Why you should care
Because even television lawyers can win landmark victories.
It’s clear from Victor Sifuentes’ very first scene that the hit 1980s legal drama L.A. Law was prepared to take its audience into uncharted, and occasionally uncomfortable, television territory. Sifuentes, played by a 31-year-old Puerto Rican actor from Brooklyn named Jimmy Smits, is at a police precinct pressing a sergeant to give him access to his client but refusing to be frisked beforehand. “You lay a hand on me and I’m gonna kick your fat butt,” he warns the pudgy officer, who proceeds to escort him from the premises after derisively calling the public defender “José” and “Pancho freakin’ Villa.” Sifuentes, the shrewd, doe-eyed TV lawyer that he is, later exploits the racially charged run-in to get the case dismissed because his client had been denied his constitutional right to speak with counsel.
L.A. Law was responsible for a lot of television firsts: first prime-time lesbian kiss, first show to kill off a character via elevator shaft and first show to plumb the personal lives of its attorney characters (Perry Mason’s creator considered his private life largely irrelevant). It was also the first hit American drama to cast a Latino actor in a central, multidimensional role.
Countless Latino attorneys … were inspired by Sifuentes to go to law school.
At first glance, Sifuentes, a sexy Casanova (one of several on the show) whose hot temper gets him into trouble, plays right into long-standing Latino stereotypes. But it doesn’t take long to realize that there is much more to the passionate, principled attorney. Over the course of the show, the character exposes viewers not only to issues of social justice and the challenges of proving oneself in a white-male-dominated workplace (Sifuentes initially refuses the job because he doesn’t want to be “the Mexican gardener picking up the snails”) but also to the internal struggles of a former public defender who has elected to take a more lucrative job at a private law firm.
Smits, a classically trained actor with a graduate degree from Cornell, was perfect for the role — even if he almost blew it. After a disastrous audition before NBC executives in New York City, Smits flew to Los Angeles to audition again before the show’s developers. It was a key moment for Smits, who had appeared as Don Johnson’s partner in the pilot of Miami Vice (before being killed off to make room for Philip Michael Thomas) but for whom L.A. Law represented his first substantial TV role. He nailed the second audition — much to the good fortune of L.A. Law, as it turned out, because Smits would be nominated for an Emmy all five years he was on the show (he won in 1990).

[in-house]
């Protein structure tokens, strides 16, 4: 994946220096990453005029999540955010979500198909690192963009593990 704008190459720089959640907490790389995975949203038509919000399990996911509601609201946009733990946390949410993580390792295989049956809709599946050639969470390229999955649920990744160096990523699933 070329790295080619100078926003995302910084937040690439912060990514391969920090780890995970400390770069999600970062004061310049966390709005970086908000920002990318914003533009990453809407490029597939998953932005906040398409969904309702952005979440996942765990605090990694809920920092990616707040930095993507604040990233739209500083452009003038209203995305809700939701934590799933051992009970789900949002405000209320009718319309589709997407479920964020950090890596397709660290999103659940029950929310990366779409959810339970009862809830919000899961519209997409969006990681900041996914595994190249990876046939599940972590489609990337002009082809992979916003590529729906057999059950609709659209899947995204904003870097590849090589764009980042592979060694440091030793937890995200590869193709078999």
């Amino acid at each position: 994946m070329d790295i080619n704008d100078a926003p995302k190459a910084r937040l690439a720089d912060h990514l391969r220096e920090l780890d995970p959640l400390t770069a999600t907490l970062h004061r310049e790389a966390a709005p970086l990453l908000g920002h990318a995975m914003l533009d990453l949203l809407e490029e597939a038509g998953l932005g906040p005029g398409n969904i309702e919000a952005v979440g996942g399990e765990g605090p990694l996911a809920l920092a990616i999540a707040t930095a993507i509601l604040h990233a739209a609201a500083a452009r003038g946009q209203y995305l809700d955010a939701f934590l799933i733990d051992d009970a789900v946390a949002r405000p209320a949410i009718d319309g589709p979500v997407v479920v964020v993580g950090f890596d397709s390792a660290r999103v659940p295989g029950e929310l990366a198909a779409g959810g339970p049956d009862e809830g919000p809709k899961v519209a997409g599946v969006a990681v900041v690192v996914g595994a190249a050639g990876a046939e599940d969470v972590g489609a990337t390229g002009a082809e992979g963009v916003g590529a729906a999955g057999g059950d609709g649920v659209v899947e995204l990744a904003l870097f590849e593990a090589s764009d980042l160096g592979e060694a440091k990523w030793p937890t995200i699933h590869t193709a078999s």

Along with the traditional hardware, Smits and the series received recognition and a host of other awards for their contribution to improving the image of Latinos in the media. “We’re alike in that Victor has gone to college and he’s involved with a profession he’s very good at,” Smits said of his character’s significance in a 1987 issue of People magazine. “Certainly that’s not something that’s being explored a lot on television.”
Nor was it something the producers of the show had intended. “I understand why it’s important to Hispanics, but it isn’t that important to us,” L.A. Law’s producer and co-creator Steven Bochco told the Los Angeles Times after the series’ first season. “We don’t hang a flag on [Sifuentes’] ethnicity … I think the best way to combat racism is to not make an issue of the fact that he’s Hispanic.”
Perhaps, but Sifuentes’ presence was still a big deal to many viewers. Countless Latino attorneys, as Smits reflected last year, have told the actor over the years that they were inspired by Sifuentes to attend law school. The role also launched Smits’ career, which has included roles in other seminal TV shows, including NYPD Blue, The West Wing and Dexter, and in two Star Wars films. And his role advancing the cause of Latinos in the media didn’t stop when he left L.A. Law following its fifth season. In 1997, Smits co-founded the National Hispanic Foundation for the Arts to help promote Latinos both in front of and behind the camera — and to ensure more Victors would have opportunities to entertain and educate audiences.
“There are no right and wrong ways to work in this business,” Smits once said, “but there are some basic commonsense practices. Work very, very hard … never give up; and once you get the job, give them more than they ever expected.” Beyond a reasonable doubt.